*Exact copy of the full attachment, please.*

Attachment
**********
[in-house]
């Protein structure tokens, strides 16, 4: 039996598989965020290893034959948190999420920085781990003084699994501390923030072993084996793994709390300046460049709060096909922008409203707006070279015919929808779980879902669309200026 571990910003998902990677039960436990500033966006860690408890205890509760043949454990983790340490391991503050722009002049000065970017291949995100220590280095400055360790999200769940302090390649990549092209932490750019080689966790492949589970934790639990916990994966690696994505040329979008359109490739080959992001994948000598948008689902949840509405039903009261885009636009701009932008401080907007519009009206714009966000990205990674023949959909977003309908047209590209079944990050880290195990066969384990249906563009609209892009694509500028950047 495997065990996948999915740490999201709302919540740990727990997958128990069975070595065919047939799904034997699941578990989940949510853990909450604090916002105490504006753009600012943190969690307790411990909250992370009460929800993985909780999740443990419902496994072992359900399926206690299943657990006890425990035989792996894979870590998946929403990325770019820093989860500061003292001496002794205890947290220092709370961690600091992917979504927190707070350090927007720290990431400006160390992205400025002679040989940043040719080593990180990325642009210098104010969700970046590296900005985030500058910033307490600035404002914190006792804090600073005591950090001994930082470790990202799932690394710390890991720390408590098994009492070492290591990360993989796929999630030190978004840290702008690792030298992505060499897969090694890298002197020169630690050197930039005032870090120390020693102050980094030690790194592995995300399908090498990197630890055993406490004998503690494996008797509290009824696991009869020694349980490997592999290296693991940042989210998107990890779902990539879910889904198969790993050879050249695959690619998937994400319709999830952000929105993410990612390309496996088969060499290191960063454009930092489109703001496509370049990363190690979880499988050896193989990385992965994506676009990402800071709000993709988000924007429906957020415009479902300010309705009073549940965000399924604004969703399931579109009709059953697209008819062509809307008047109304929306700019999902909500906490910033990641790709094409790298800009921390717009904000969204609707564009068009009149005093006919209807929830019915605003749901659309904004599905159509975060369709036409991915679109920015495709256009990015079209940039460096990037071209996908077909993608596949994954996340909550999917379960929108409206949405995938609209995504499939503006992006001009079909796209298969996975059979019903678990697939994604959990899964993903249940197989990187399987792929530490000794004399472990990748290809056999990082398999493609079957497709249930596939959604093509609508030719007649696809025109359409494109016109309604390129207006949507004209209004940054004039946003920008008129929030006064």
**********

[in-house]
């Protein structure tokens, strides 16, 4: 039996598989965020290893034959948190999420920085781990003084699994501390923030072993084996793994709390300046460049709060096909922008409203707006070279015919929808779980879902669309200026 571990910003998902990677039960436990500033966006860690408890205890509760043949454990983790340490391991503050722009002049000065970017291949995100220590280095400055360790999200769940302090390649990549092209932490750019080689966790492949589970934790639990916990994966690696994505040329979008359109490739080959992001994948000598948008689902949840509405039903009261885009636009701009932008401080907007519009009206714009966000990205990674023949959909977003309908047209590209079944990050880290195990066969384990249906563009609209892009694509500028950047 495997065990996948999915740490999201709302919540740990727990997958128990069975070595065919047939799904034997699941578990989940949510853990909450604090916002105490504006753009600012943190969690307790411990909250992370009460929800993985909780999740443990419902496994072992359900399926206690299943657990006890425990035989792996894979870590998946929403990325770019820093989860500061003292001496002794205890947290220092709370961690600091992917979504927190707070350090927007720290990431400006160390992205400025002679040989940043040719080593990180990325642009210098104010969700970046590296900005985030500058910033307490600035404002914190006792804090600073005591950090001994930082470790990202799932690394710390890991720390408590098994009492070492290591990360993989796929999630030190978004840290702008690792030298992505060499897969090694890298002197020169630690050197930039005032870090120390020693102050980094030690790194592995995300399908090498990197630890055993406490004998503690494996008797509290009824696991009869020694349980490997592999290296693991940042989210998107990890779902990539879910889904198969790993050879050249695959690619998937994400319709999830952000929105993410990612390309496996088969060499290191960063454009930092489109703001496509370049990363190690979880499988050896193989990385992965994506676009990402800071709000993709988000924007429906957020415009479902300010309705009073549940965000399924604004969703399931579109009709059953697209008819062509809307008047109304929306700019999902909500906490910033990641790709094409790298800009921390717009904000969204609707564009068009009149005093006919209807929830019915605003749901659309904004599905159509975060369709036409991915679109920015495709256009990015079209940039460096990037071209996908077909993608596949994954996340909550999917379960929108409206949405995938609209995504499939503006992006001009079909796209298969996975059979019903678990697939994604959990899964993903249940197989990187399987792929530490000794004399472990990748290809056999990082398999493609079957497709249930596939959604093509609508030719007649696809025109359409494109016109309604390129207006949507004209209004940054004039946003920008008129929030006064």